Motorcycle Insurance in Maryland
If your motorcycle is not insured, it will be illegal to ride it on Maryland’s roads. Motorcycle owners are required to have liability insurance in order to prove that they have established financial responsibility should accident happen.
Scooters or mopeds do not need to be registered or insured. However, you must still possess the proper license to operate them.
- Scooters have no pedals and have an engine of 50 ccs or less and brake horsepower of 2.7 or less.
- A moped has pedals, a motor with1.5 brake horsepower or less; and an engine of 50 ccs or less.
Note: You may be able to get these insured as property instead. A motorcycle, which is defined as a two-wheeled or three-wheeled vehicle (not ATVs or tractors) with engines bigger than 70 ccs, must be registered and thus ensured. You can use it to insure your ride, save money on motorcycle insurance in the future, and receive instant quotes for auto insurance.
Motorcycle Insurance Requirements
The minimum amounts of liability insurance for all motorcycles are:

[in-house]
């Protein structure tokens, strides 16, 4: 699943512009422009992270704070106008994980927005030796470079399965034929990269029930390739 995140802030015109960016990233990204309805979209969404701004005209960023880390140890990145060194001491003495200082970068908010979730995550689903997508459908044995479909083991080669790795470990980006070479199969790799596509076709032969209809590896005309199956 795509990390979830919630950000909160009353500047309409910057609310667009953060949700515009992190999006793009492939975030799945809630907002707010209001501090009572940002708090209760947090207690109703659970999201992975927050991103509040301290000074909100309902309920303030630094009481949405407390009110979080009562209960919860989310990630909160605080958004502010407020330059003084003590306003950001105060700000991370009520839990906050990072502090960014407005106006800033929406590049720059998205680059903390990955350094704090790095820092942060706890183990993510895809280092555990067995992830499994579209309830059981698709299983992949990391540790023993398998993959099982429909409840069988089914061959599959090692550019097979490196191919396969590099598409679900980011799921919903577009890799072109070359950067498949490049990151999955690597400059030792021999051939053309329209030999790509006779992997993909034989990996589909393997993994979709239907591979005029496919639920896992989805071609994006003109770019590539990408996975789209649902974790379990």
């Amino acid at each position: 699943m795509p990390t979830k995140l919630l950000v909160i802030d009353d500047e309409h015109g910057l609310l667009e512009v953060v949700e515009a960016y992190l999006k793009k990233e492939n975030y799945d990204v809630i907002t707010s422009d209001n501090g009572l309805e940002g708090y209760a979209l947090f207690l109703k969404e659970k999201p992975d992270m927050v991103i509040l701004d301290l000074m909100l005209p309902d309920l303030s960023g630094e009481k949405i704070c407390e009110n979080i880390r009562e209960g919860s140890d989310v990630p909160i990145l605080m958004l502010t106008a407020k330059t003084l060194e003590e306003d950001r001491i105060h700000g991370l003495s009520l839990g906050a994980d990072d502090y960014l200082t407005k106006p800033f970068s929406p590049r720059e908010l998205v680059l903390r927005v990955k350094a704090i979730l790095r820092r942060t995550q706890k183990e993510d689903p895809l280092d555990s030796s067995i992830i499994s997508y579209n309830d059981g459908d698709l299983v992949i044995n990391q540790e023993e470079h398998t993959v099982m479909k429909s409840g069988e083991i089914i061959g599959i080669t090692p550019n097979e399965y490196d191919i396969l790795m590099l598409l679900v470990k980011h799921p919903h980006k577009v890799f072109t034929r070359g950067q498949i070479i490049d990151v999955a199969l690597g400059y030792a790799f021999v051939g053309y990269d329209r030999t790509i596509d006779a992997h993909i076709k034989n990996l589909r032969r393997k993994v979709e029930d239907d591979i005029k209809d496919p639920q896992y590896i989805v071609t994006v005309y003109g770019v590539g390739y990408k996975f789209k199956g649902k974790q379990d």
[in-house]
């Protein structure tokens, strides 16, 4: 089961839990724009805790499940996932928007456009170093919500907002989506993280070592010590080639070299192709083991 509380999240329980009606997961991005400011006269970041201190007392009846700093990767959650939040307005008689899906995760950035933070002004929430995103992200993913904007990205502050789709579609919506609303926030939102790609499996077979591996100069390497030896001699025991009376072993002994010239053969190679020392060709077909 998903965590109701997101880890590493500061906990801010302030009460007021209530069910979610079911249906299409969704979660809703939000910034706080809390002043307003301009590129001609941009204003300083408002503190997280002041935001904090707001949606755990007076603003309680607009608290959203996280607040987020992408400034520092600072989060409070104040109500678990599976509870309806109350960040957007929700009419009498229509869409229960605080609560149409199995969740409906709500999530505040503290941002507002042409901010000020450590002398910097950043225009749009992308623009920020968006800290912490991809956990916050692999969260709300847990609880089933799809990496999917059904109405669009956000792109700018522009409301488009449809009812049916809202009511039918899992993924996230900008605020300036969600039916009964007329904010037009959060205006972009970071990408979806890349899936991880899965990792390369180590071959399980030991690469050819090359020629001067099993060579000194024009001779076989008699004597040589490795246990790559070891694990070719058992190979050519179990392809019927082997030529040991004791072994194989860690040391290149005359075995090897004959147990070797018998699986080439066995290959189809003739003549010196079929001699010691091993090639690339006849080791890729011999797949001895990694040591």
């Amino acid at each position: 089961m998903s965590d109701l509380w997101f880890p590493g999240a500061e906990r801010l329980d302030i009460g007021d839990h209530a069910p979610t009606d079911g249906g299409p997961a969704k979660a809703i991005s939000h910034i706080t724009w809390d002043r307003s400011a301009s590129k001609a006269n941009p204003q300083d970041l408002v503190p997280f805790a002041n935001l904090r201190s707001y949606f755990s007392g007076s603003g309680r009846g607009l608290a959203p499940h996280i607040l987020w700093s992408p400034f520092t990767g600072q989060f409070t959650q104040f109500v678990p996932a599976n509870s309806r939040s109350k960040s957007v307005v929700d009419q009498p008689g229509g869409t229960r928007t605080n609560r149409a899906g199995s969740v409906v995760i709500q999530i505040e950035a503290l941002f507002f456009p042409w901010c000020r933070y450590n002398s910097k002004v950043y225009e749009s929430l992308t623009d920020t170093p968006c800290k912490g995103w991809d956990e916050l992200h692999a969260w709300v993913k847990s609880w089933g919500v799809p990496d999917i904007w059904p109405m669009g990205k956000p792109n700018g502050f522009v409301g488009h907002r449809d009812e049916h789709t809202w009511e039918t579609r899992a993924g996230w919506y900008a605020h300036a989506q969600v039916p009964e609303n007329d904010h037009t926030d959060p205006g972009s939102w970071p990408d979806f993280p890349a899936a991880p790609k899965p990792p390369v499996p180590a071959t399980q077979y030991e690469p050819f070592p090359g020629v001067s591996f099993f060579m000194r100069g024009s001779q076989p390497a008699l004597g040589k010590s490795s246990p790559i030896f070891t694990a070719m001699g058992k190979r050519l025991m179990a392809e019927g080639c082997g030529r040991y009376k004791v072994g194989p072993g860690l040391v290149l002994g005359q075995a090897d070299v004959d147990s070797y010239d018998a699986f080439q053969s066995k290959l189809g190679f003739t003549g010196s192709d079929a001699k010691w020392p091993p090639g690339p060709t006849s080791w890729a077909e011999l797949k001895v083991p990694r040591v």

- Bodily injury: $20,000/person and $40,000/two people or more.
- Property damage: $15,000.
- Uninsured motorist coverage for the same amounts.
The state of Maryland also requires:
- Personal Injury Protection (PIP): $2,500 for medical expenses related to an accident for your passengers.
You are not allowed to ride a motorcycle in Maryland without wearing a DOT Certified helmet, regardless of the amount of insurance you have. Also, you must wear proper eye protection in case your helmet does not have a visor.
If you want to establish financial responsibility in this state you must purchase liability insurance from a licensed insurance company.
Proof of Insurance
You have to file form FR-19, or proof of insurance, with the Motor Vehicle Administration when you register your motorcycle.
- Obtain an FR-19 from the insurance company. A copy is also acceptable. The insurance company can also fax it to the MVA.
- FR-19 states that for as long as you register the motorcycle, you will keep up the insurance.
If you let the insurance lapse, the insurance company will notify the MVA. You better send a new FR-19 to the MVA if you switch insurance companies. If you don’t do that, they will get a notice from your old company that you dropped them and think that you have no insurance at all. That way you could be facing penalties.
Tickets can also be a problem. The MVA will send you a letter asking for a new FR-19, if you have enough points, and you will be required to have more expensive insurance.
If you don’t have proof of insurance you could be facing the following penalties:
- $150 for the first 30 days of no insurance, and $7 per day afterward.
- A year in prison or $1,000 in fines if you give false proof of insurance.
- Revocation of your registration and license plates, with a $25 reinstatement fee.
- The inability to register another vehicle until you settle all the claims.
- Court costs and penalties.